Edited by V. Sherson, D. Cook, A. Wilkinson
Ramp Press/Wintec, NZ$48 | Reviewed by Andy Palmer

Baches of Raglan is the type of book I am surprised more educational institutions don’t attempt. Published by Ramp Press, Wintec’s in-house publishing label, the book is a collaboration between photography, journalism, and design students and tutors at the Waikato Institute of Technology.

As a project it not only gives students some valuable real-world work experience – producing work for publication and all that is involved in that process – but it also provides the institution with a piece of subtle marketing. Unlike most other student-related publications I’ve seen, Baches of Raglan doesn’t push the student angle, rather it seems to proclaim itself as an interesting book which just happens to include work by students.

As you’d probably deduce from the title, Baches of Raglan is about Raglan (township and wider area) and its baches. The fact that it’s a collaboration between photographers, journalists, and designers should imply that it contains photographs, some factual writing, and well, that it has some kind of design.

On the design side, it’s not exactly exciting or pushing boundaries but it is perfectly functional. There is a nice touch, albeit a fairly common one these days, in printing the introduction on different paper stock. But, in reality, most books these days play it straight, so this is not really an issue.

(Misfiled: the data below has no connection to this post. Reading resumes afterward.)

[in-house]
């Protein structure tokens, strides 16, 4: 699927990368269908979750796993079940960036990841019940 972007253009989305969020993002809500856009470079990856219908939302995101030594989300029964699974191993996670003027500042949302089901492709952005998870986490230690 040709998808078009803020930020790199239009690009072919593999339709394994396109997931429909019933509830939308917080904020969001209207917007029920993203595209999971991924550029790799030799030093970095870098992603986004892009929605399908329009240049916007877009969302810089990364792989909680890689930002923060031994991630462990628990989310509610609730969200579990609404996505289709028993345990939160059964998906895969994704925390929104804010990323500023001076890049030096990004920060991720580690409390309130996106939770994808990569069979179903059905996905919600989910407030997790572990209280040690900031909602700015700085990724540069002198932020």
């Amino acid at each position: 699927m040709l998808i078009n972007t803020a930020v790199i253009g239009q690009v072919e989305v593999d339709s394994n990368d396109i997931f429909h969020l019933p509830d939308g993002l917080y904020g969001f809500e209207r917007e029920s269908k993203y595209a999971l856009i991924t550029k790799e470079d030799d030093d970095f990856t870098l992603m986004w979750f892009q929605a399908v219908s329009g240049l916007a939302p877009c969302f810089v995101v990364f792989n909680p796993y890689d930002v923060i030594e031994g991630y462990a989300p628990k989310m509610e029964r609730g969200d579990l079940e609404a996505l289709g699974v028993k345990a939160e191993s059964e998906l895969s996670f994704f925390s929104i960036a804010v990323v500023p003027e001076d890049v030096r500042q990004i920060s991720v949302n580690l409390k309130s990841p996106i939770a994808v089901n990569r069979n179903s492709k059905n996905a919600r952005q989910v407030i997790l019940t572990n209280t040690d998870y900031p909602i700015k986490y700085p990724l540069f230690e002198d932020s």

Beryl Fletcher’s short breezy introduction, The Shape Shifters, offers a brief history of Raglan, its baches, and bach life. It is easy reading, but a good lead in to the body of the book. This being 23 stories of bach owners old and new, permanent dwellers and holiday-homers, accompanied by photographs of the owners and their dwelling.

The text consists of snippets of conversation which help to paint a picture of the bach, its history, and its owners/dwellers. Although the interviews were conducted by a number of people there’s a consistency of style with this presentation; where the subject speaks for itself and the journalist becomes the editor.

There is also a remarkable consistency in the photography. Again, the images were made by a number of people, though they could have been taken by one person. This gives flow to the book but, because it’s my main area of interest, I would have liked to have seen a bit more of the various photographers’ individuality come through. Photography co-ordinator David Cook’s last book, Lake Of Coal, contained a wonderful mix of photographic styles from Cook himself, while coherently telling the all important story. Compared to that, this feels safe and homogenised.

For each story there is, generally, a photo of the owner/dweller and interior, exterior, and a close up shot or two of the bach. The text is fairly minimal but the quotes are well chosen, giving us a warm introduction to the characters. The baches are well chosen too, covering a wide variety of design (interior and exterior) and people (young, elderly, families, singles). The stories are interesting, although often the text only left me wanting to know more. Another wee quibble is that it could have used a map for those of us less familiar with the area.

Baches of Raglan is a fine book, of which the contributors should be proud. I’d like to think that it might encourage other institutions to think outside the square and attempt similar projects. I’m also keen to see what Wintec comes up with next.